14. By: Thierry Roncalli; Fatma Karray-Meziou; Fran\c{c}ois Pan; Margaux Regnault
    Abstract: This article is part of a comprehensive research project on liquidity risk in asset management, which can be divided into three dimensions. The first dimension covers liability liquidity risk (or funding liquidity) modeling, the second dimension focuses on asset liquidity risk (or market liquidity) modeling, and the third dimension considers asset-liability liquidity risk management (or asset-liability matching). The purpose of this research is to propose a methodological and practical framework in order to perform liquidity stress testing programs, which comply with regulatory guidelines (ESMA, 2019) and are useful for fund managers. The review of the academic literature and professional research studies shows that there is a lack of standardized and analytical models. The aim of this research project is then to fill the gap with the goal to develop mathematical and statistical approaches, and provide appropriate answers. In this first part that focuses on liability liquidity risk modeling, we propose several statistical models for estimating redemption shocks. The historical approach must be complemented by an analytical approach based on zero-inflated models if we want to understand the true parameters that influence the redemption shocks. Moreover, we must also distinguish aggregate population models and individual-based models if we want to develop behavioral approaches. Once these different statistical models are calibrated, the second big issue is the risk measure to assess normal and stressed redemption shocks. Finally, the last issue is to develop a factor model that can translate stress scenarios on market risk factors into stress scenarios on fund liabilities.
    Date: 2021–01
  15. By: Hyun Jin Jang; Kiseop Lee; Kyungsub Lee
    Abstract: We propose the Hawkes flocking model that assesses systemic risk in high-frequency processes at the two perspectives -- endogeneity and interactivity. We examine the futures markets of WTI crude oil and gasoline for the past decade, and perform a comparative analysis with conditional value-at-risk as a benchmark measure. In terms of high-frequency structure, we derive the empirical findings. The endogenous systemic risk in WTI was significantly higher than that in gasoline, and the level at which gasoline affects WTI was constantly higher than in the opposite case. Moreover, although the relative influence's degree was asymmetric, its difference has gradually reduced.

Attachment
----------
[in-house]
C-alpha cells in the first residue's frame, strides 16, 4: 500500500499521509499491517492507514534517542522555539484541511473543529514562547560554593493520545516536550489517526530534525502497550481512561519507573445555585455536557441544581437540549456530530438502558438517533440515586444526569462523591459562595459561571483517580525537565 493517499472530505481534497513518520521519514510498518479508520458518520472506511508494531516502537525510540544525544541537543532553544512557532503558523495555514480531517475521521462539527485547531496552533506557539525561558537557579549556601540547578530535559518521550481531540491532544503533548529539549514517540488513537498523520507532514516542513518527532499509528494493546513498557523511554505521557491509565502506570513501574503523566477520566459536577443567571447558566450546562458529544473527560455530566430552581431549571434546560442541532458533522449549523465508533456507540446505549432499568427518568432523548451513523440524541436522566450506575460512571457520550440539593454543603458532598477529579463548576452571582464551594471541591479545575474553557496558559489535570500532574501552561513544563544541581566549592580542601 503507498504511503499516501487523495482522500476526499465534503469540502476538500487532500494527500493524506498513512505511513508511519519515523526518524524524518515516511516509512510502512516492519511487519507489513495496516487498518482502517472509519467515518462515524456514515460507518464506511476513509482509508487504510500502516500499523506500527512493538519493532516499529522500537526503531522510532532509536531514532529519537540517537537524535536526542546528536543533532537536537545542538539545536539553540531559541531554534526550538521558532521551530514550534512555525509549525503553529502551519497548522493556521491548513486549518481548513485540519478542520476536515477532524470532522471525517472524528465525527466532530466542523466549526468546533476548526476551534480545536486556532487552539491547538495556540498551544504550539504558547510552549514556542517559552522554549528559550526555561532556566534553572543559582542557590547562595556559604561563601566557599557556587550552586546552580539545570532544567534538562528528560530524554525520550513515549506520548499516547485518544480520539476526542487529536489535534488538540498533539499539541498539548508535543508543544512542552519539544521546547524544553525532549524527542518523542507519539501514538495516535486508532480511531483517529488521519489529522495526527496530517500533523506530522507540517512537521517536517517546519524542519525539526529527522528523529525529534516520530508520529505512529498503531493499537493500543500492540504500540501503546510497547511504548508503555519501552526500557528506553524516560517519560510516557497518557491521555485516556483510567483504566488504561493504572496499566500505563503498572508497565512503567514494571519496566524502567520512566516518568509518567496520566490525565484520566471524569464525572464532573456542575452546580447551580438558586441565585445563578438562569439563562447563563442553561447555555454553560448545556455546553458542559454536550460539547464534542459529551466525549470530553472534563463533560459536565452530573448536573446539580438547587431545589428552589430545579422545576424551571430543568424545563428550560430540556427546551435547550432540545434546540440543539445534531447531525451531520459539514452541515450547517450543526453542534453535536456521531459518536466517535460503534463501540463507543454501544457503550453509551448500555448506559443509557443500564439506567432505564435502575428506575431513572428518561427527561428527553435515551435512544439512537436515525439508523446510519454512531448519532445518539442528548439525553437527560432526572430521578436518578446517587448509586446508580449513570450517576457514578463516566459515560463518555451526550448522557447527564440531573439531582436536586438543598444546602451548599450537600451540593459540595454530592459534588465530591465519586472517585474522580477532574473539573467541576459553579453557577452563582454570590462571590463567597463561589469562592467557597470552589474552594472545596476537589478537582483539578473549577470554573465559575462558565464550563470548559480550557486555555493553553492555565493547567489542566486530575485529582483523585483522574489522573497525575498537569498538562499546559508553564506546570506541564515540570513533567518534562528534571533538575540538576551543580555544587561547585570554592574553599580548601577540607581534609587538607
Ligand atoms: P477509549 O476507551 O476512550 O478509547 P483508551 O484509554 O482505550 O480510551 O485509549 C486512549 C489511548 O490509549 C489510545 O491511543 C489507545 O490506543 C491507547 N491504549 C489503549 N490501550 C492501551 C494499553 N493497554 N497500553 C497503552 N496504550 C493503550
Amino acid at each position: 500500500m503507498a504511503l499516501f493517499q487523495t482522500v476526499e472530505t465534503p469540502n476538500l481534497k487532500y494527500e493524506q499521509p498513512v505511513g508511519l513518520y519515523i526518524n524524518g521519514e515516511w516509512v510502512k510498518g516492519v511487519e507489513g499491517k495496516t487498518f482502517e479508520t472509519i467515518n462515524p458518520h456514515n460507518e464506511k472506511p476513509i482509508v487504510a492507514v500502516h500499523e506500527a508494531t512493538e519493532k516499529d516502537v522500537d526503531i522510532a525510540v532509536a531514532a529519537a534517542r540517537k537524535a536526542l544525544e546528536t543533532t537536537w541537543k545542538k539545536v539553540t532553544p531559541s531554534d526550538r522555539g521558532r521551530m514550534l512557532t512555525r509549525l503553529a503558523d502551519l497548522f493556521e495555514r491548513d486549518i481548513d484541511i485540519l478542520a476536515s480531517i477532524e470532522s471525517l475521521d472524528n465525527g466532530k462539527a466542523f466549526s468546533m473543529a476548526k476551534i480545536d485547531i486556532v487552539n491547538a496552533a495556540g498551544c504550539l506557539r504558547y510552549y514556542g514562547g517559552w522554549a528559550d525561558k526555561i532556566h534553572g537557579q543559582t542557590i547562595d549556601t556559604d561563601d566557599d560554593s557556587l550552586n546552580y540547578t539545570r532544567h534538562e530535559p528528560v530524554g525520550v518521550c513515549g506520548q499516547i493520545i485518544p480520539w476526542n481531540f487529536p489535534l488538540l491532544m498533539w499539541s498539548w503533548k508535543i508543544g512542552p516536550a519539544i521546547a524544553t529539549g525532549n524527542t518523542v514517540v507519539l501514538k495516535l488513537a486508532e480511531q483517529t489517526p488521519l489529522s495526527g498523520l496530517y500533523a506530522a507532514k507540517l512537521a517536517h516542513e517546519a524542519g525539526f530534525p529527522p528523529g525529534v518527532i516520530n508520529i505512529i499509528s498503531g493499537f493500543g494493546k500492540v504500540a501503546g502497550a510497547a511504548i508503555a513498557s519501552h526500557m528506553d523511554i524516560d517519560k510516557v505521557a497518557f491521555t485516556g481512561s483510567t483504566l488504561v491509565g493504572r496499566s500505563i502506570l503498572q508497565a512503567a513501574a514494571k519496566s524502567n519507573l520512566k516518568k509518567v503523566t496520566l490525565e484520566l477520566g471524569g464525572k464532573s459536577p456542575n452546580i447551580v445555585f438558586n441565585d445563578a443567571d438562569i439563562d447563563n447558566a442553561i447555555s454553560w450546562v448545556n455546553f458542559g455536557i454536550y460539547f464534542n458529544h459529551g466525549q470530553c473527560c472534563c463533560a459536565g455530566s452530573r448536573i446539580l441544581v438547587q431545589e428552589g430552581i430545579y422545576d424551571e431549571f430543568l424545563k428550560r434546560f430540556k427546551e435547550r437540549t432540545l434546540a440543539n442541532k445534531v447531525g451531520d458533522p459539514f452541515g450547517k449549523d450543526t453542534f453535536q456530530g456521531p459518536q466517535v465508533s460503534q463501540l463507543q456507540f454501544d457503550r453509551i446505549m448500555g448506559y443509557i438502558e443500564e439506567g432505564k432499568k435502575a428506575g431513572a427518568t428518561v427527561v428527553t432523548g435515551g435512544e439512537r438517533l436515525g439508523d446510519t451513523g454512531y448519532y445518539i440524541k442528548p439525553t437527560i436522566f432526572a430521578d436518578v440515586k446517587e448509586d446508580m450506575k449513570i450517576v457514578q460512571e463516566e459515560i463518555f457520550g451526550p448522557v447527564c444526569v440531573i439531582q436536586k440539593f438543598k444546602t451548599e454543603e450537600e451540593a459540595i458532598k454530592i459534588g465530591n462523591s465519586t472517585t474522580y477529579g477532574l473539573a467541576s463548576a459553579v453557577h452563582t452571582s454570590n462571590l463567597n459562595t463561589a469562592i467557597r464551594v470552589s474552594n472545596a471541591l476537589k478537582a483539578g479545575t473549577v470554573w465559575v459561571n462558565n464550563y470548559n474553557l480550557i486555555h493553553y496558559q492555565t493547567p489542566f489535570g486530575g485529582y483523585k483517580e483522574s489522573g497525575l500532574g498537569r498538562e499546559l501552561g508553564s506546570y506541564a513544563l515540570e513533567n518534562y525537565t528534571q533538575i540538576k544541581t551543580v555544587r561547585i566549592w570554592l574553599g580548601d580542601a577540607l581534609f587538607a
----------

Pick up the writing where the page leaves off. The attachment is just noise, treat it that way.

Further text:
Date: 2020–12
  16. By: Alexander, Monica; Root, Leslie
    Abstract: In recent decades, the relationship between the average length of life for those who die in the first year of life — the lifetable quantity 1𝑎0 — and the level of infant mortality, on which its calculation is often based, has broken down. The very low levels of infant mortality in the developed world correspond to a range of 1𝑎0 quantities. We illustrate the competing effect of falling mortality and reduction in preterm births on 1𝑎0, through two populations with very different levels of premature birth — infants born to non-Hispanic white mothers and to non- Hispanic black mothers in the United States. Through simulation, we further demonstrate that falling mortality reduces 1𝑎0, while a reduction in premature births increases it. We use these observations to motivate the formulation of a new approximation formula for 1𝑎0 in low- mortality contexts, which is a function of both the infant mortality rate and the ratio of infant to under-five mortality. Model results and validation show that this model outperforms existing alternatives.
    Date: 2020–12–26
  17. By: Maheu, John M; McCurdy, Thomas H; Song, Yong
    Abstract: The COVID-19 pandemic has caused severe disruption to economic and financial activity worldwide. We assess what happened to the aggregate U.S. stock market during this period, including implications for both short and long-horizon investors. Using the model of Maheu, McCurdy and Song (2012), we provide smoothed estimates and out-of-sample forecasts associated with stock market dynamics during the pandemic. We identify bull and bear market regimes including their bull correction and bear rally components, demonstrate the model's performance in capturing periods of significant regime change, and provide forecasts that improve risk management and investment decisions. The paper concludes with out-of-sample forecasts of market states one year ahead.
    Keywords: predictive density, long-horizon returns, Markov switching
    JEL: C1 C11 C22 G1 G11 G17
    Date: 2020–11